Bill Couchenour | Monday, June 27, 2011
Last week we saw how trust can significantly improve financial results, creativity, innovation and adaptability of an organization. But, how do you build trust? I remember something Warren Bennis and Joan Goldsmith wrote a few years ago that captured my attention1:
“…most of trust comes not from a particular technique, but from the character of the leader.”
Bennis and Goldsmith go on to say that, “In order to create trust you need four ingredients.”:
1) Competence – People need you to be competent at what you do. As Christ-followers we should always be striving to be the best we can be. One of my all-time favorite quotes comes from Dorothy Sayers:“The first demand on a carpenter’s religion is that he makes good tables. What use is anything else if in the center of his life and occupation he is insulting God with bad carpentry.”
2) Congruity – People need you to be a person of integrity. The word “integrity” implies wholeness. In other words, your thoughts, words, actions and intent all need to be congruent. “The one whose walk is blameless, who does what is righteous, who speaks the truth from their heart” (Psalm 15:2).
3) Constant – People need to know what they can expect from you. They need to know that in the heat of battle you will act in a manner that’s in keeping with what they see from day-to-day. It doesn’t mean you can’t express emotion or that you can’t change your mind. It means that you won’t do either of those in a way that catches them by surprise. Live your guiding principles. “I keep my eyes always on the LORD. With him at my right hand, I will not be shaken” (Psalm 16:8).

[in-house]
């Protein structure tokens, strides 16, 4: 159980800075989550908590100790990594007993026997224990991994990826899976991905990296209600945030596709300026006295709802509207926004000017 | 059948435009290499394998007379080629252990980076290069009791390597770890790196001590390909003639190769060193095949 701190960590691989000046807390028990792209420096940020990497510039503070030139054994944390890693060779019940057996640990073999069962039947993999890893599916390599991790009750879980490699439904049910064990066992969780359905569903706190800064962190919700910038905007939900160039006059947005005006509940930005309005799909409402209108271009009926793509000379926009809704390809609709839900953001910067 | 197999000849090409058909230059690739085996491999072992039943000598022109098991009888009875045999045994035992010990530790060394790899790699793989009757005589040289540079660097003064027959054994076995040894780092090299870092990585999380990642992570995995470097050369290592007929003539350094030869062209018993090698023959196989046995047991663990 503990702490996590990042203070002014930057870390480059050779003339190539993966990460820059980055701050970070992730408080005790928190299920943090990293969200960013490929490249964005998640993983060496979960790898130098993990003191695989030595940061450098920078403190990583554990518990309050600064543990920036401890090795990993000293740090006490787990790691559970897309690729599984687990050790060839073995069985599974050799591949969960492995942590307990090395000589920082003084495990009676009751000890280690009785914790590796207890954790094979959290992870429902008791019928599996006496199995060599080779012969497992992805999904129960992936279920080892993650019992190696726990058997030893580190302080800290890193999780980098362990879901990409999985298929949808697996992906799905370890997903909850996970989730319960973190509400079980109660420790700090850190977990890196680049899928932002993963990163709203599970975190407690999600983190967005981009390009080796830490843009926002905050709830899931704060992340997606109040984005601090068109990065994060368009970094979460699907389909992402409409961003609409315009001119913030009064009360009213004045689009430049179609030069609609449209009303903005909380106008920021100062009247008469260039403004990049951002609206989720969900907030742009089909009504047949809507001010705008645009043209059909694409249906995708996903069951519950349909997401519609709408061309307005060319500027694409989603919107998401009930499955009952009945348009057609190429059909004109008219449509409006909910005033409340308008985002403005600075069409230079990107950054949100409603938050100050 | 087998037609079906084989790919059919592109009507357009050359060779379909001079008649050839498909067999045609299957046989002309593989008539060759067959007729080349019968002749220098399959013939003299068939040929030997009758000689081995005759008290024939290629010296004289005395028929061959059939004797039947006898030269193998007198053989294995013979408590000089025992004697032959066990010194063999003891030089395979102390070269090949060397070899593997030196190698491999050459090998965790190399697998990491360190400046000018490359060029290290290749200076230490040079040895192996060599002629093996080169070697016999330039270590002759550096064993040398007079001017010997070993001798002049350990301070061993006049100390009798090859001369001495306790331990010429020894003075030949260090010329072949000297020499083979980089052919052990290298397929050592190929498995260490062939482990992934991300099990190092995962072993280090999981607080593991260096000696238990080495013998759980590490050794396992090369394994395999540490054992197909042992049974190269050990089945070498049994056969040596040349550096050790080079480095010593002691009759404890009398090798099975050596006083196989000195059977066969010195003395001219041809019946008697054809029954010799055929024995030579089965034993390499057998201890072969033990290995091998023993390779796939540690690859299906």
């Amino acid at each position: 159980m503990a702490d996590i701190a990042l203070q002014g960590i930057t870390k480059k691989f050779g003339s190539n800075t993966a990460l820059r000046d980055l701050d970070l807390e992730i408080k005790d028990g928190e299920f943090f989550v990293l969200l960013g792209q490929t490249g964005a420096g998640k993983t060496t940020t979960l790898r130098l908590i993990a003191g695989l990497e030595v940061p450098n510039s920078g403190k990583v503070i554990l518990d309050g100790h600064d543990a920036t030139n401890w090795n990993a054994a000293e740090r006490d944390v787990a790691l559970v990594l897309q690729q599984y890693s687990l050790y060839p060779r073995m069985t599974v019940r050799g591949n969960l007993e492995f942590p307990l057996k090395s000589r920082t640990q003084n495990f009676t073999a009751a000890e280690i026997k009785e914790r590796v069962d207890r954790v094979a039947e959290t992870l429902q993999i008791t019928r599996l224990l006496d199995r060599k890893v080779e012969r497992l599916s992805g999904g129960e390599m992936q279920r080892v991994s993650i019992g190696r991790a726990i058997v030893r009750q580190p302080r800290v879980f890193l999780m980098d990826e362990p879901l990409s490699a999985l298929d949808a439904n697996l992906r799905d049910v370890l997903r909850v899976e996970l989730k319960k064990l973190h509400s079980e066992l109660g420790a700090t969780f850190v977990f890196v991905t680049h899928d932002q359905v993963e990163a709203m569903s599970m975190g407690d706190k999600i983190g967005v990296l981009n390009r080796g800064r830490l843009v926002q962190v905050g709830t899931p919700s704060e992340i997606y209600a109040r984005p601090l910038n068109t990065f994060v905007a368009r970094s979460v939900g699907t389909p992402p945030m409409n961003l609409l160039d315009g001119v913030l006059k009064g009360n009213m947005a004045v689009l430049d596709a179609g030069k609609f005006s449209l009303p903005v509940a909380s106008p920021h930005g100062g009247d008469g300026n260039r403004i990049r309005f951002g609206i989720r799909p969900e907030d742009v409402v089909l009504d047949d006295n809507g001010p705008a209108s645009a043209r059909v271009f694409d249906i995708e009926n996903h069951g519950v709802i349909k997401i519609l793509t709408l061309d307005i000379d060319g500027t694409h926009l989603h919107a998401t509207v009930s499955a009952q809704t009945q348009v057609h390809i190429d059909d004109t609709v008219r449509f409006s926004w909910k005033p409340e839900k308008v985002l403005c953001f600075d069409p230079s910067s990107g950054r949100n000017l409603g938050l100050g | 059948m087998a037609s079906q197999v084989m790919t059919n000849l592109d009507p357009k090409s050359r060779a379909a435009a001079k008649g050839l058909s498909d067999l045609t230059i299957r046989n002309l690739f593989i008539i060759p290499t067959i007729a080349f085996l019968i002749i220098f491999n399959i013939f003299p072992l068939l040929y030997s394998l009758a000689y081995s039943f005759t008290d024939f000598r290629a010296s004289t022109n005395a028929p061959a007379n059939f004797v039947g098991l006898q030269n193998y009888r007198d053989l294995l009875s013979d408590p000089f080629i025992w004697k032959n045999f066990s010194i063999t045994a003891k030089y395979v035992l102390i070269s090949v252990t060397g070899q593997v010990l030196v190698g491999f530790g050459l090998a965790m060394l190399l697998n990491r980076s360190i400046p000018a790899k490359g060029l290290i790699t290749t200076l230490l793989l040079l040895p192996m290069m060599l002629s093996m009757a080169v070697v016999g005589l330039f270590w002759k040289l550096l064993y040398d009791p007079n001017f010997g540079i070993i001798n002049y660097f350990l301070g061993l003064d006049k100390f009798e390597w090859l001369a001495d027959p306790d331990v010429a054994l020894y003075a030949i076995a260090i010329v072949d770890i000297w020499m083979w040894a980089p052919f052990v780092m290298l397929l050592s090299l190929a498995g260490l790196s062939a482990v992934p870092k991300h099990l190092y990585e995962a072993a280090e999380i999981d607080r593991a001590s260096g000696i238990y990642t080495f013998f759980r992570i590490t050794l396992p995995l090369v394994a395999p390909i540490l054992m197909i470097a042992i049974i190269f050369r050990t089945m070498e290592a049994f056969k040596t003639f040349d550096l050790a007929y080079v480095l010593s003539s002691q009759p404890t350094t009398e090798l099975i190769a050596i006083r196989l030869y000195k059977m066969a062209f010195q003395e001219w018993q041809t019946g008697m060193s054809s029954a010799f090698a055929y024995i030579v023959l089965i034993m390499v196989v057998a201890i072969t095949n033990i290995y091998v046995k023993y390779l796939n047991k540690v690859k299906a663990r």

4) Caring – People know that you genuinely care about them. They need to know that they are not simply a means to an end. The roots for this is found in one of the two most important commandments given to us by Jesus (Matthew 22:39) and the benefits far outweigh the efforts not to mention the additional strength when we knit ourselves together in a vision (Ecclesiastes 4:12).
If you have influence over anyone (including, perhaps especially, volunteers) in an organization, you are a leader. And that means we are responsible for the four ingredients above that speak to character, not technique.
“The trust factor is a social glue that binds commitment and promotes action necessary to produce results.
Without it, you can’t win.”
1 from Learning To Lead – A Workbook On Becoming A Leader by Warren Bennis and Joan Goldsmith
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